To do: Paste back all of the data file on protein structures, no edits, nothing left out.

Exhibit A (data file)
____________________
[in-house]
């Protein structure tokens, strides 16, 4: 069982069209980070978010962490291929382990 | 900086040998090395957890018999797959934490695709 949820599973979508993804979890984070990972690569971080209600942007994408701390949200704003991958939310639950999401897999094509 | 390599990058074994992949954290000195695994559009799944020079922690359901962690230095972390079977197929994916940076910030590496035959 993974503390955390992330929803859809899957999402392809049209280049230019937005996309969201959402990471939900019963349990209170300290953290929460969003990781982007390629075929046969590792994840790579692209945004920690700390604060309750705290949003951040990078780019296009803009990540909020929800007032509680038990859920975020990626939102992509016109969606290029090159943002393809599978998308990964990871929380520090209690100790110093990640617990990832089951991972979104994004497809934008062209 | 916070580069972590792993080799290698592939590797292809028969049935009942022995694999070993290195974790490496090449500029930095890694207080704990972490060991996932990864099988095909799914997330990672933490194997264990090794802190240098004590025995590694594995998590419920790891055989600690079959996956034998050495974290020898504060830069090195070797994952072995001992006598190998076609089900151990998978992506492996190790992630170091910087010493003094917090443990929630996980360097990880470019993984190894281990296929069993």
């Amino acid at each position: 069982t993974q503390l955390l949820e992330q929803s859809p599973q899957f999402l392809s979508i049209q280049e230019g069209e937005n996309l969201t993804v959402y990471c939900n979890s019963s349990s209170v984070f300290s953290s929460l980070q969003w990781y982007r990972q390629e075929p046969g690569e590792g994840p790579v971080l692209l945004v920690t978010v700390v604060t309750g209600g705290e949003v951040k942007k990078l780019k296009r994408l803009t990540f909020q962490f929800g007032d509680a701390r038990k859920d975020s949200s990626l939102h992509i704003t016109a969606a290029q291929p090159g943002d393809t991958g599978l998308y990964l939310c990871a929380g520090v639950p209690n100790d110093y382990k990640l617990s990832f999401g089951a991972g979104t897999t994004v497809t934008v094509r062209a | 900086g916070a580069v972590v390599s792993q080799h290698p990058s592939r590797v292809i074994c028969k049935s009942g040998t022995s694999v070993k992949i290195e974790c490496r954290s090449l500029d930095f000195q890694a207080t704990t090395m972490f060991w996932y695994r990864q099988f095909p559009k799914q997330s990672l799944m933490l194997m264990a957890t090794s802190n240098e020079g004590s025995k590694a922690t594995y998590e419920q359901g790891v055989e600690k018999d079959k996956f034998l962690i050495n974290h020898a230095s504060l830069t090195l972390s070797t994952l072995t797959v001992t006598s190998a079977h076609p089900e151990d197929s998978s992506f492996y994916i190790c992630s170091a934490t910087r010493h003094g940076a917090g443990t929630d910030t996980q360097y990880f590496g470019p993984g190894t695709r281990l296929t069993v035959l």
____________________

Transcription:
[in-house]
């Protein structure tokens, strides 16, 4: 069982069209980070978010962490291929382990 | 900086040998090395957890018999797959934490695709 949820599973979508993804979890984070990972690569971080209600942007994408701390949200704003991958939310639950999401897999094509 | 390599990058074994992949954290000195695994559009799944020079922690359901962690230095972390079977197929994916940076910030590496035959 993974503390955390992330929803859809899957999402392809049209280049230019937005996309969201959402990471939900019963349990209170300290953290929460969003990781982007390629075929046969590792994840790579692209945004920690700390604060309750705290949003951040990078780019296009803009990540909020929800007032509680038990859920975020990626939102992509016109969606290029090159943002393809599978998308990964990871929380520090209690100790110093990640617990990832089951991972979104994004497809934008062209 | 916070580069972590792993080799290698592939590797292809028969049935009942022995694999070993290195974790490496090449500029930095890694207080704990972490060991996932990864099988095909799914997330990672933490194997264990090794802190240098004590025995590694594995998590419920790891055989600690079959996956034998050495974290020898504060830069090195070797994952072995001992006598190998076609089900151990998978992506492996190790992630170091910087010493003094917090443990929630996980360097990880470019993984190894281990296929069993």
């Amino acid at each position: 069982t993974q503390l955390l949820e992330q929803s859809p599973q899957f999402l392809s979508i049209q280049e230019g069209e937005n996309l969201t993804v959402y990471c939900n979890s019963s349990s209170v984070f300290s953290s929460l980070q969003w990781y982007r990972q390629e075929p046969g690569e590792g994840p790579v971080l692209l945004v920690t978010v700390v604060t309750g209600g705290e949003v951040k942007k990078l780019k296009r994408l803009t990540f909020q962490f929800g007032d509680a701390r038990k859920d975020s949200s990626l939102h992509i704003t016109a969606a290029q291929p090159g943002d393809t991958g599978l998308y990964l939310c990871a929380g520090v639950p209690n100790d110093y382990k990640l617990s990832f999401g089951a991972g979104t897999t994004v497809t934008v094509r062209a | 900086g916070a580069v972590v390599s792993q080799h290698p990058s592939r590797v292809i074994c028969k049935s009942g040998t022995s694999v070993k992949i290195e974790c490496r954290s090449l500029d930095f000195q890694a207080t704990t090395m972490f060991w996932y695994r990864q099988f095909p559009k799914q997330s990672l799944m933490l194997m264990a957890t090794s802190n240098e020079g004590s025995k590694a922690t594995y998590e419920q359901g790891v055989e600690k018999d079959k996956f034998l962690i050495n974290h020898a230095s504060l830069t090195l972390s070797t994952l072995t797959v001992t006598s190998a079977h076609p089900e151990d197929s998978s992506f492996y994916i190790c992630s170091a934490t910087r010493h003094g940076a917090g443990t929630d910030t996980q360097y990880f590496g470019p993984g190894t695709r281990l296929t069993v035959l």